16 august 2009
ELENDIL THE TALL, son of Amandil, Lord of Andúnië, became leader of the Faithful upon his father's desperate mission to the uttermost West. In seven ships the remnant fled the wrack of Númenór, and were cast upon the shores of Middle-earth. With his sons Anárion and Isildur, Elendil founded Arnor and Gondor, the Númenórean realms-in-exile; and with the Elven-king Gil-galad, he formed the Last Alliance of Elves and Men, which at great cost overthrew the Dark Lord Sauron at the closing of the Second Age.
J.R.R. Tolkien was a philologist first, a myth-maker second: the names found in his work—whether they be of places or of people—are suffused with meaning. Elendil, for instance, is Quenya for Elf-friend: and to be called a friend of the Eldar, the People of the Stars, was in Tolkien's estimation the highest of mortal honors.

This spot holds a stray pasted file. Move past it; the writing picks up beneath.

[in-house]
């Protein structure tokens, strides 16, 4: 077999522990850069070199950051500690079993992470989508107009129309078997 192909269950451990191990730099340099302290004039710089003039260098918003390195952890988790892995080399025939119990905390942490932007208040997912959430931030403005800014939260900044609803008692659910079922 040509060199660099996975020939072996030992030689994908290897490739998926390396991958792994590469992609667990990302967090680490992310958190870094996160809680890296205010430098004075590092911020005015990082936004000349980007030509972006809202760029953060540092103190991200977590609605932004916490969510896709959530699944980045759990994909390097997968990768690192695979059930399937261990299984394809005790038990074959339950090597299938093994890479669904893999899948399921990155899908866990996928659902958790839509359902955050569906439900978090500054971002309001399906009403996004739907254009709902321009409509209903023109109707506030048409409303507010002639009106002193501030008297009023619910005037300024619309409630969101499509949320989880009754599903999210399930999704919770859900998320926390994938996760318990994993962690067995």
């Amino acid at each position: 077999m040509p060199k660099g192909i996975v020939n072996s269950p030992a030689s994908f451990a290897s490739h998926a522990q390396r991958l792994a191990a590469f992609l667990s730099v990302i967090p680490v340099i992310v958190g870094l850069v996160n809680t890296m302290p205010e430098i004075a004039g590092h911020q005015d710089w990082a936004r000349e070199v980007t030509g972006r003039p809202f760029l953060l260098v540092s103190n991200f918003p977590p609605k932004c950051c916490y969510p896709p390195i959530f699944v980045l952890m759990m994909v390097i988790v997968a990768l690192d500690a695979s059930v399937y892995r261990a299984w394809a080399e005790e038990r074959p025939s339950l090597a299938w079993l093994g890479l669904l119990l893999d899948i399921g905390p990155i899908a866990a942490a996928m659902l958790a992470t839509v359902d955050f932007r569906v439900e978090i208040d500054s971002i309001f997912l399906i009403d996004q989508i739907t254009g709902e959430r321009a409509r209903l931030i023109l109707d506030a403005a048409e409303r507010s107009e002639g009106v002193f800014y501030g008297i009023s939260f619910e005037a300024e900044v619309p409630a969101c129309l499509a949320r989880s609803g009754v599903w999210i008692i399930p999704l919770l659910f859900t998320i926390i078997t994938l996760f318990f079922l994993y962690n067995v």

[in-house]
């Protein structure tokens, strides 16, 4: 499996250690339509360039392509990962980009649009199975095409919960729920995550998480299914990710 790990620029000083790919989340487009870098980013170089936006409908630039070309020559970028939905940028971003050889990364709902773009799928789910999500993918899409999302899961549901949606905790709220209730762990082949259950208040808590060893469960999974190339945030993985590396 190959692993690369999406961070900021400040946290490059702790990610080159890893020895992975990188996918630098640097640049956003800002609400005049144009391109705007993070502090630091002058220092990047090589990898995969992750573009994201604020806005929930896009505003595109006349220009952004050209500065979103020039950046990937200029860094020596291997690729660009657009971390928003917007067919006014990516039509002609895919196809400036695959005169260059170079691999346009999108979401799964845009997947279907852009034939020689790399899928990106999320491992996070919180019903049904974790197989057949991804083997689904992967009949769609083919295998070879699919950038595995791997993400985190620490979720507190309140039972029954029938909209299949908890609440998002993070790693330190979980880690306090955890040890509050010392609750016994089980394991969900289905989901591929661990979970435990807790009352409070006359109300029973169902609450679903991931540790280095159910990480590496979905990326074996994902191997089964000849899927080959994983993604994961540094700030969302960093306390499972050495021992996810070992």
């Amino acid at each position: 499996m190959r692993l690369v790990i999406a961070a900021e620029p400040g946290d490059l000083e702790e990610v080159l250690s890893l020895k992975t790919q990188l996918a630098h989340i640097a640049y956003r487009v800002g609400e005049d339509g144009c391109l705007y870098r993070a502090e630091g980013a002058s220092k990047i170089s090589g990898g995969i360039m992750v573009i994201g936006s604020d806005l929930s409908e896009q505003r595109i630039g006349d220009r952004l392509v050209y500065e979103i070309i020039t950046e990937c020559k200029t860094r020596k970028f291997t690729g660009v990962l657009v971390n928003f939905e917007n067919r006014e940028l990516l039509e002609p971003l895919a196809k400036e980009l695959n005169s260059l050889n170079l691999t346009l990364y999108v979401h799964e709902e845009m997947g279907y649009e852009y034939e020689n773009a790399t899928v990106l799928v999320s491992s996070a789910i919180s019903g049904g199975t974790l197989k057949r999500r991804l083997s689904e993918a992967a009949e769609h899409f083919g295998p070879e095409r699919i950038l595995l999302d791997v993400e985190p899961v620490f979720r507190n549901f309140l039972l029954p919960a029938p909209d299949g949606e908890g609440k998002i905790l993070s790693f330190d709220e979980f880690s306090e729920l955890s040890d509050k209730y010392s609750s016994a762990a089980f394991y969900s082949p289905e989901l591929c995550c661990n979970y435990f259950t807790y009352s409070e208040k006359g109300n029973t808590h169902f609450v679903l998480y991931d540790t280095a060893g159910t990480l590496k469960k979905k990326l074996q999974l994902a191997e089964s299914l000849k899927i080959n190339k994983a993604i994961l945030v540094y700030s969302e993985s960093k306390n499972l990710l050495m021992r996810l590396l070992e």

Elendil has its primary-world equivalents. In Anglo-Saxon, Ælfwine (Aelfwine) carries the same meaning, and in less archaic form is written as Elfwine, the name recorded for the firstborn son of Éomer and Lothíriel. A bit more wearing down gives the form Elwin, the given name of the remarkable Dr. Ransom from C.S. Lewis's Space Trilogy. (Ransom was like Tolkien a philologist, and there is ample evidence to conclude that the character was a tribute to Lewis's fellow Inkling.)
But Elwin is by no means the only modern name that can be traced back to Ælfwine: there is also Alvin, Edwin, and—uh
Do I have any idea where I'm going with this? No, I do not. It's just too freaky weird.
Hey man, you still kicking around? How was the army?
You know your blog still looks good.
post a comment